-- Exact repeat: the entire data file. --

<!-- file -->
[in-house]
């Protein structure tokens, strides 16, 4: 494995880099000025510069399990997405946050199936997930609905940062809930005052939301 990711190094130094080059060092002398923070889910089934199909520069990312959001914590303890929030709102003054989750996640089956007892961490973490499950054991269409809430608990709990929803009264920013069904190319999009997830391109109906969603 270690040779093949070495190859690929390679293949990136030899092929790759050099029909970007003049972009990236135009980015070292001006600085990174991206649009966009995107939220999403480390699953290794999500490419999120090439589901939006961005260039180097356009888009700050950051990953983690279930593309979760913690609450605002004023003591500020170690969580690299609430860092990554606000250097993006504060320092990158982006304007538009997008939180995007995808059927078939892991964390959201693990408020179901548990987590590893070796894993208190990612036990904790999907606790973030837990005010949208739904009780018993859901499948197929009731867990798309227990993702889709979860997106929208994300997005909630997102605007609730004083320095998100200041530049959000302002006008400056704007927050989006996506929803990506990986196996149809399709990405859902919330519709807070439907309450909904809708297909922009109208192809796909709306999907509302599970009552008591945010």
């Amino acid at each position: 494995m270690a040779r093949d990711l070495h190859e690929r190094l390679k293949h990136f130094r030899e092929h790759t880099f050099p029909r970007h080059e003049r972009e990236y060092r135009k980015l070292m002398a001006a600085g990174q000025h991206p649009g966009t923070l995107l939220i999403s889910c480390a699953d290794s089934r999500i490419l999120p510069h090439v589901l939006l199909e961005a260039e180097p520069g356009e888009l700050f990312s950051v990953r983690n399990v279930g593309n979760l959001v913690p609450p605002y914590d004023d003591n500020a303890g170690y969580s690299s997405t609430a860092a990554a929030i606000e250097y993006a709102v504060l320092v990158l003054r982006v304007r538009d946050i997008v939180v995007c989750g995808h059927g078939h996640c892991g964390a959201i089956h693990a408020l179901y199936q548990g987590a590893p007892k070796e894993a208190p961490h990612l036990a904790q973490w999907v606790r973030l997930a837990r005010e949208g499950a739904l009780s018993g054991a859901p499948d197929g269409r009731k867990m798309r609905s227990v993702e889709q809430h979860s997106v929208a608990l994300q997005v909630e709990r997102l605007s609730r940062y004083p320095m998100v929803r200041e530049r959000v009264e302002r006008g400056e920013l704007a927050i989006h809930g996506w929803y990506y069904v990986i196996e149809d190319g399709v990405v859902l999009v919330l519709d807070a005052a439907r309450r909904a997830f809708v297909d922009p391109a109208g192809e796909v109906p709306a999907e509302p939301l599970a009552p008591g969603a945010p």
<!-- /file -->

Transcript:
[in-house]
């Protein structure tokens, strides 16, 4: 494995880099000025510069399990997405946050199936997930609905940062809930005052939301 990711190094130094080059060092002398923070889910089934199909520069990312959001914590303890929030709102003054989750996640089956007892961490973490499950054991269409809430608990709990929803009264920013069904190319999009997830391109109906969603 270690040779093949070495190859690929390679293949990136030899092929790759050099029909970007003049972009990236135009980015070292001006600085990174991206649009966009995107939220999403480390699953290794999500490419999120090439589901939006961005260039180097356009888009700050950051990953983690279930593309979760913690609450605002004023003591500020170690969580690299609430860092990554606000250097993006504060320092990158982006304007538009997008939180995007995808059927078939892991964390959201693990408020179901548990987590590893070796894993208190990612036990904790999907606790973030837990005010949208739904009780018993859901499948197929009731867990798309227990993702889709979860997106929208994300997005909630997102605007609730004083320095998100200041530049959000302002006008400056704007927050989006996506929803990506990986196996149809399709990405859902919330519709807070439907309450909904809708297909922009109208192809796909709306999907509302599970009552008591945010």
């Amino acid at each position: 494995m270690a040779r093949d990711l070495h190859e690929r190094l390679k293949h990136f130094r030899e092929h790759t880099f050099p029909r970007h080059e003049r972009e990236y060092r135009k980015l070292m002398a001006a600085g990174q000025h991206p649009g966009t923070l995107l939220i999403s889910c480390a699953d290794s089934r999500i490419l999120p510069h090439v589901l939006l199909e961005a260039e180097p520069g356009e888009l700050f990312s950051v990953r983690n399990v279930g593309n979760l959001v913690p609450p605002y914590d004023d003591n500020a303890g170690y969580s690299s997405t609430a860092a990554a929030i606000e250097y993006a709102v504060l320092v990158l003054r982006v304007r538009d946050i997008v939180v995007c989750g995808h059927g078939h996640c892991g964390a959201i089956h693990a408020l179901y199936q548990g987590a590893p007892k070796e894993a208190p961490h990612l036990a904790q973490w999907v606790r973030l997930a837990r005010e949208g499950a739904l009780s018993g054991a859901p499948d197929g269409r009731k867990m798309r609905s227990v993702e889709q809430h979860s997106v929208a608990l994300q997005v909630e709990r997102l605007s609730r940062y004083p320095m998100v929803r200041e530049r959000v009264e302002r006008g400056e920013l704007a927050i989006h809930g996506w929803y990506y069904v990986i196996e149809d190319g399709v990405v859902l999009v919330l519709d807070a005052a439907r309450r909904a997830f809708v297909d922009p391109a109208g192809e796909v109906p709306a999907e509302p939301l599970a009552p008591g969603a945010p």